We left, and headed around the east of Castle Island and were straight into the wind. As we came around, we were able to sail towards Sogut on a beam reach at over 6knots in part. It was fabulous, but the wind died as soon as we were behind the headland so we motored into Sogut Bay. We had considered stopping here overnight but although it looked nice, it also looked kind of formal, with yachts lined up perfectly on a pontoon by a 'sailing club'. We checked the chart and decided to carry on towards Kargilibuk (also known as Longoz Koyu). The sailing was rubbish. We were head to wind the whole way and it was impossible and uncomfortable to sail in the direction we wanted so we took everything in and made our way by motor to our chosen bay. It was easy to spot and getting in there was a real relief. As we pulled around the shoulder of the bay we spotted a Sunsail was moored near the entrance and was bobbing madly against the swell coming in from the open gulf. It seemed an odd place to be, as it was so calm just around the corner. We edged in, being careful to go slowly as we knew there was a large sand bar further into the bay and we couldn't see the bottom. There was a man waving to us on the jetty further down to the left but we ignored him and started to reverse back , picking our spot and preparing to drop the anchor. The same man who had waved, jumped in his dinghy and motored across, asking if we needed help. We didn't really, but we let him assist us anyway and of course, this made it necessary to accept an invitation to eat at his restaurant on the shore that evening.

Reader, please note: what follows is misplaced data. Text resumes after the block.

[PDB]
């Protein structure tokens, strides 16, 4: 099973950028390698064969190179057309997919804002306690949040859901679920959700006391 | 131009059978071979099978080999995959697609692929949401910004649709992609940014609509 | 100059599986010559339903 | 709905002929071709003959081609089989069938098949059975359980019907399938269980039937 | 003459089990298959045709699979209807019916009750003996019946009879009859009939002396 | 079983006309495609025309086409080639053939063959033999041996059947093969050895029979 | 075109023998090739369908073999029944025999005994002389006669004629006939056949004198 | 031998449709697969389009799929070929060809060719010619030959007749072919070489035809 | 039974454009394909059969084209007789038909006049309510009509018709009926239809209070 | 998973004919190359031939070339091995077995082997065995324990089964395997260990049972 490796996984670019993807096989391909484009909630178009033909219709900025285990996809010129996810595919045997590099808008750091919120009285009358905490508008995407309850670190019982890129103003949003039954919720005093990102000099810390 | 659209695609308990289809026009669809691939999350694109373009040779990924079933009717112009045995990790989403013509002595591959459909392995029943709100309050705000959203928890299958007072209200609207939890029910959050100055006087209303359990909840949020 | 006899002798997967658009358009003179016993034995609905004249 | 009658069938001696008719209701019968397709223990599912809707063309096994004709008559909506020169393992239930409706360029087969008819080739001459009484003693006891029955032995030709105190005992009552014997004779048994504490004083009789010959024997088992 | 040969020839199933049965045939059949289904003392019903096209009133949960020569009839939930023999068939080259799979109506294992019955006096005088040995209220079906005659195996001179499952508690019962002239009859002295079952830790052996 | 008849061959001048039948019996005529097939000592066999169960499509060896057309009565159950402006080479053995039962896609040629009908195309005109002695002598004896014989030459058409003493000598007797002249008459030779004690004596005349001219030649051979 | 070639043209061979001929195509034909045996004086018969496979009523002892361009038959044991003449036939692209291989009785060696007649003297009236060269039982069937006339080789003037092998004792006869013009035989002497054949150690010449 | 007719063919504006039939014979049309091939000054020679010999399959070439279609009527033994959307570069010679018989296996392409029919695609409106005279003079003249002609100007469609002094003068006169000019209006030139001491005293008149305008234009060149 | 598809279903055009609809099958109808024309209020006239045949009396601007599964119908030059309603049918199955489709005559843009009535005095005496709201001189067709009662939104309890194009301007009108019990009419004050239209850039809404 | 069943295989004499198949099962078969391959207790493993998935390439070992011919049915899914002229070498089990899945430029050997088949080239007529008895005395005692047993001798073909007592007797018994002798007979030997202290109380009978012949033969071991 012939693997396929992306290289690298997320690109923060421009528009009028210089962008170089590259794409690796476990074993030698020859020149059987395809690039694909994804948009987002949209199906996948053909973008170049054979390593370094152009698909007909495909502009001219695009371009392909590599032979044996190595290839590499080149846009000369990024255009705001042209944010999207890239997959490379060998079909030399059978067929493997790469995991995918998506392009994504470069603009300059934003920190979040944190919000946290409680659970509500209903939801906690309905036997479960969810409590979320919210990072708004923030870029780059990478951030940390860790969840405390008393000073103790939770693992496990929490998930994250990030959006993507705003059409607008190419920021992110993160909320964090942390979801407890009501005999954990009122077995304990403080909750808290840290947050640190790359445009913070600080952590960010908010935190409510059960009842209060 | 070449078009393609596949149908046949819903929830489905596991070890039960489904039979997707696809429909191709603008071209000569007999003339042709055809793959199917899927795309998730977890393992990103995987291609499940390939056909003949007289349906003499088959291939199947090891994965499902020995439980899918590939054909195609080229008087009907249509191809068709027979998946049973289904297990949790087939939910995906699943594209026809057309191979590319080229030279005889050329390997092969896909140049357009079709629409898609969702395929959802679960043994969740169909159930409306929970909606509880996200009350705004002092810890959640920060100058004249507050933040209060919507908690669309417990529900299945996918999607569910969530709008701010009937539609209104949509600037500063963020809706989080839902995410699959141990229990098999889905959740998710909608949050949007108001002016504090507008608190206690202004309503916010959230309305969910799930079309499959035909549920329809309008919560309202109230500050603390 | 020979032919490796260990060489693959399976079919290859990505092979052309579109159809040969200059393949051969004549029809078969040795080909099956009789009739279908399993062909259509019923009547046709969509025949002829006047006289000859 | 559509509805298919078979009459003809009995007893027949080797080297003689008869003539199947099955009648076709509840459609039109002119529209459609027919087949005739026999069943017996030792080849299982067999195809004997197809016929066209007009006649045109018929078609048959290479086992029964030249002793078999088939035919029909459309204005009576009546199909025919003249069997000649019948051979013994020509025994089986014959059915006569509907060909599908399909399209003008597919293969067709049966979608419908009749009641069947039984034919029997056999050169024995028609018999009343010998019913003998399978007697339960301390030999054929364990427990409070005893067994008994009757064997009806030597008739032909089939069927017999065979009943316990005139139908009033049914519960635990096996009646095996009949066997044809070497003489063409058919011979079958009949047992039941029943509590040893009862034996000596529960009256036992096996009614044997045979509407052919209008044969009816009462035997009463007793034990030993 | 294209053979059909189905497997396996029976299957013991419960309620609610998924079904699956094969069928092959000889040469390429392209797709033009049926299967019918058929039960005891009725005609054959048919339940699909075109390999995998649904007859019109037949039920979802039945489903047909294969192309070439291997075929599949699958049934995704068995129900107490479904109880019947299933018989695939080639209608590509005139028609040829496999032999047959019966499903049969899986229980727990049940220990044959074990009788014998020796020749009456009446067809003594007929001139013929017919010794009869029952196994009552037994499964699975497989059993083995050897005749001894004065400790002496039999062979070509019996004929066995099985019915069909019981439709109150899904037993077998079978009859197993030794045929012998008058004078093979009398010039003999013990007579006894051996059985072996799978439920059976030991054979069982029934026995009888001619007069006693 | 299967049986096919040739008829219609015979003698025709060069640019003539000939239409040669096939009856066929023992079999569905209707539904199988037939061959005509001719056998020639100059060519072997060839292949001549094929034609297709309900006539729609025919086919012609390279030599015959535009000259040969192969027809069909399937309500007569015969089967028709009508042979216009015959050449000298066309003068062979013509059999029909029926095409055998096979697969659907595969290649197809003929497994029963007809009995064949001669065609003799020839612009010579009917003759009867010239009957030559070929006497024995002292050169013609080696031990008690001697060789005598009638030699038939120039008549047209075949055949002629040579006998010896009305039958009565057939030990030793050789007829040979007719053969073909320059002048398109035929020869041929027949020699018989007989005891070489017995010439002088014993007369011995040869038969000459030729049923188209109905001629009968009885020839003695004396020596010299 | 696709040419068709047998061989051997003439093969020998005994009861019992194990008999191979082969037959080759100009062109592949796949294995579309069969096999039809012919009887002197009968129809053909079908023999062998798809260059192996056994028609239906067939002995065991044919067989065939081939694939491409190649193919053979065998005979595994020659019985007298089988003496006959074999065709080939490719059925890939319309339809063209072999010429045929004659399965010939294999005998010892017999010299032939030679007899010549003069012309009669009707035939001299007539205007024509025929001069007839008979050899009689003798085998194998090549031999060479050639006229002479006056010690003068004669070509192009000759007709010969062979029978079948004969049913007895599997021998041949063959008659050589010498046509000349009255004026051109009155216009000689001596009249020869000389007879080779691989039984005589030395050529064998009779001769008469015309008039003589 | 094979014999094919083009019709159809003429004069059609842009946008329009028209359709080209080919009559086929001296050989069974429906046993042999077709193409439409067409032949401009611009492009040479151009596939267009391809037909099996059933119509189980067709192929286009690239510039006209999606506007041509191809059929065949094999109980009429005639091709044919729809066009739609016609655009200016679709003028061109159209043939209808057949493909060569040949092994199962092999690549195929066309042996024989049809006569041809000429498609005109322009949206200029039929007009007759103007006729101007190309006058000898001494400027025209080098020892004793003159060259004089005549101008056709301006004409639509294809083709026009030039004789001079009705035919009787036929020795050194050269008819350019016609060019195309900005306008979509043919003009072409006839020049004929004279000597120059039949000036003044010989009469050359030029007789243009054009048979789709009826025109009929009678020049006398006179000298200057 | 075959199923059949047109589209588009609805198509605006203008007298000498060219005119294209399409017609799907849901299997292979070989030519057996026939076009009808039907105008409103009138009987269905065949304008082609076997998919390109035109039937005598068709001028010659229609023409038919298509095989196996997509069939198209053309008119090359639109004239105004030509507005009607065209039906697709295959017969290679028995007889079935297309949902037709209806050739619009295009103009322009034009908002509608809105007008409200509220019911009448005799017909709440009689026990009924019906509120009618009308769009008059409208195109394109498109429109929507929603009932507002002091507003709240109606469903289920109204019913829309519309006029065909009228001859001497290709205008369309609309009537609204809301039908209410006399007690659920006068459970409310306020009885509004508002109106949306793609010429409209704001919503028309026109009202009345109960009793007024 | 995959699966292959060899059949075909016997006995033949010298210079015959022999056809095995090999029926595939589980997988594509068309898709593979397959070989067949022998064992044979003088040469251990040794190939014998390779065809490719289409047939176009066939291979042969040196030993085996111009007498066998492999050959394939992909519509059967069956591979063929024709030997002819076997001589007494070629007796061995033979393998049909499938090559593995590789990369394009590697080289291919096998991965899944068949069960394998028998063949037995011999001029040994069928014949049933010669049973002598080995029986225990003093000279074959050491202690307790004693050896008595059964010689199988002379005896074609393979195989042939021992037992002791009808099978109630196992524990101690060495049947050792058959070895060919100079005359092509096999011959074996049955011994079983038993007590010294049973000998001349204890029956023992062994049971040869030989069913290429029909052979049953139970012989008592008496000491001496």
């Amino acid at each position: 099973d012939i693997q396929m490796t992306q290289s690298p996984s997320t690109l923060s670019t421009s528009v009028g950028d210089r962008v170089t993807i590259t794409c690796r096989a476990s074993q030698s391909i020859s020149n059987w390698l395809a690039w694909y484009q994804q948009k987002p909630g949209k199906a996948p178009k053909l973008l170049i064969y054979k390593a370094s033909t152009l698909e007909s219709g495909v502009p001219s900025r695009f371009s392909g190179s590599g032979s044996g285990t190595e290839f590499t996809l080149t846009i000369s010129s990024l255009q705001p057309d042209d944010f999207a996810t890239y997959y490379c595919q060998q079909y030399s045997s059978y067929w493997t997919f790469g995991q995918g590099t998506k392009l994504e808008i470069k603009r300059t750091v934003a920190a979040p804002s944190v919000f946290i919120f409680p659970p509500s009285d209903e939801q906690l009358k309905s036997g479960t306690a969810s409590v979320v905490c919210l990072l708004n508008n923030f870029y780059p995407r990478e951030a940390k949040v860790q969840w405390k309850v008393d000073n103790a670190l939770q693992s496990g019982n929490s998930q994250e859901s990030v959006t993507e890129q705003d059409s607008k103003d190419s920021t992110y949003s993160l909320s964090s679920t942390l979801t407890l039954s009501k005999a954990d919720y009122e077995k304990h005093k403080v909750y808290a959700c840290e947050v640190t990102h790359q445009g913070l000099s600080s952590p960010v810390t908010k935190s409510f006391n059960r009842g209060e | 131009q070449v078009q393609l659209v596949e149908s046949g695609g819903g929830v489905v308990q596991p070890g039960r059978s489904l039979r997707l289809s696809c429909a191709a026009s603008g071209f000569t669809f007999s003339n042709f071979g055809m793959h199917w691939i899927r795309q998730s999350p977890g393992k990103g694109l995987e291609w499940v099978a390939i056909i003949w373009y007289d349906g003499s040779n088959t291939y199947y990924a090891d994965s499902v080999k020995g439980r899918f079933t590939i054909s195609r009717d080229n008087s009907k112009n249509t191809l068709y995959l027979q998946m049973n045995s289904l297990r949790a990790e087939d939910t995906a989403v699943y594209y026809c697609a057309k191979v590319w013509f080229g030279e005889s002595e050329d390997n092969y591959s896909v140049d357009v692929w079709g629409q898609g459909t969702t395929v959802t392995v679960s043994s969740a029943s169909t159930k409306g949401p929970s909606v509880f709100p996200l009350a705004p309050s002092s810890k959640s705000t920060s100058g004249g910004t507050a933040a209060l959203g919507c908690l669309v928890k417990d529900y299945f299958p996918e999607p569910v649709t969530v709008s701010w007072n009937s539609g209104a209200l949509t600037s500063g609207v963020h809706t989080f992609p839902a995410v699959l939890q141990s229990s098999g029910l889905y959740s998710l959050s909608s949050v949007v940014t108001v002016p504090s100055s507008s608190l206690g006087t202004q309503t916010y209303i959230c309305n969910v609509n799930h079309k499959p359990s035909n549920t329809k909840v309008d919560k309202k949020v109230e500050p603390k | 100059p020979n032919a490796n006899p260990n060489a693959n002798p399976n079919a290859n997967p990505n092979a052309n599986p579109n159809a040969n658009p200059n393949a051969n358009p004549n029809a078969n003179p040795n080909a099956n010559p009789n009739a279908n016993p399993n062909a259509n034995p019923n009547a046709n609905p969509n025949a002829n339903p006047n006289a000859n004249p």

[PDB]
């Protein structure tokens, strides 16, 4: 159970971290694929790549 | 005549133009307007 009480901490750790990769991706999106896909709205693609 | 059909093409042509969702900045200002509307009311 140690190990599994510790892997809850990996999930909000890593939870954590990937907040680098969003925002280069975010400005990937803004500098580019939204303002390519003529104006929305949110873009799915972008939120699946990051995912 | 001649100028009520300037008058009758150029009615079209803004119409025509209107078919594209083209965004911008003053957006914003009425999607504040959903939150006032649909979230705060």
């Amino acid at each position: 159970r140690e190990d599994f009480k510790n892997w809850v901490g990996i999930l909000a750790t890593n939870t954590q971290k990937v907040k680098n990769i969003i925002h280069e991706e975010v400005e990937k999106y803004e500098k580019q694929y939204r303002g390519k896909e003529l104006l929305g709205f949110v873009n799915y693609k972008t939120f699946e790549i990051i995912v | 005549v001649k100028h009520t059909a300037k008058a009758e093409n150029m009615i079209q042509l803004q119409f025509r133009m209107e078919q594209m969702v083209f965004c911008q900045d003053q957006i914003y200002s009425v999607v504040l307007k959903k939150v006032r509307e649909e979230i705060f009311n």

There was no sun on our side of the bay so, having taken a second line ashore, we relaxed for a while down in the saloon before getting ready and making our way across to 'Ali's' restaurant. Managed to ground our dinghy on the sand bar on the way over which just goes to show how shallow it was, and how you can lose your concentration after a beer and a glass of gin.

The pit containing dinner. Wonderful!
 The 'restaurant' was a few tables in a clearing with coloured fairy lights strewn throughout the trees. The oven was a round pit in the ground hanging over which was a large griddle-type thing with several large lumps of chicken along with potatoes in foil. The 'kitchen' was a wooden shed at one side of the clearing and in there, Ali's partner, an English lady called Eleanor was busy preparing our side dishes.  After a long wait, our dinner arrived and what a feast!! Apart from the barbecued chicken, there were two kinds of salad, chips, jacket potato, baked onions, aubergine dip and more! Luckily sailing builds up a hefty apetite but even so, we were eating for ages and when we were long past full, the plates hardly looked touched! While we ate we chatted to Ali and Eleanor about how they came to have this place in the trees, and after finishing, we played with their dogs while listening to piped music from Phantom of the Opera to Simply Red! It was a simply magical evening made even more so because we went with no expectation and were the only people there......normally this puts us off but this place was special and if it is still there we would recommend it to anyone sailing in the area.

Eleanor prepared us a doggy bag of leftovers to take with us for lunch the next day and as we left, they shone a torch to the end of the pontoon so that we could find our dinghy. We made it back to Balina with promises to call back in the morning for tea. A lovely couple, a great setting and an amazing meal, cooked as close to nature as possible.......we will remember this for a long time.